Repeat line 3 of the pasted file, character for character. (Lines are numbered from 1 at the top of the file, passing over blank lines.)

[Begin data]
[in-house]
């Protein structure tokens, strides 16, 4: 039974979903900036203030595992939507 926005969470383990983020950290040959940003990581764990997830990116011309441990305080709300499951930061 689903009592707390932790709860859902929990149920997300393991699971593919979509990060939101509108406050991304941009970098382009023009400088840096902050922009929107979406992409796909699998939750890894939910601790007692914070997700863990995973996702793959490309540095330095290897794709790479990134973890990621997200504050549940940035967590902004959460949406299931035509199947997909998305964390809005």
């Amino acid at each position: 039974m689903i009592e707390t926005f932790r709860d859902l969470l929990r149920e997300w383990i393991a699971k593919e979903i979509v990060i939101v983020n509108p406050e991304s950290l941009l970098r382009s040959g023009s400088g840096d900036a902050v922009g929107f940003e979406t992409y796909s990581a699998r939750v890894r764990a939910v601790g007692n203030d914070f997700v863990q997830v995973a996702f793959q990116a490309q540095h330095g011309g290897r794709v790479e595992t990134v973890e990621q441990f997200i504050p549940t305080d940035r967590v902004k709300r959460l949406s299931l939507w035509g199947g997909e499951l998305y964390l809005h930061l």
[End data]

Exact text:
């Amino acid at each position: 039974m689903i009592e707390t926005f932790r709860d859902l969470l929990r149920e997300w383990i393991a699971k593919e979903i979509v990060i939101v983020n509108p406050e991304s950290l941009l970098r382009s040959g023009s400088g840096d900036a902050v922009g929107f940003e979406t992409y796909s990581a699998r939750v890894r764990a939910v601790g007692n203030d914070f997700v863990q997830v995973a996702f793959q990116a490309q540095h330095g011309g290897r794709v790479e595992t990134v973890e990621q441990f997200i504050p549940t305080d940035r967590v902004k709300r959460l949406s299931l939507w035509g199947g997909e499951l998305y964390l809005h930061l």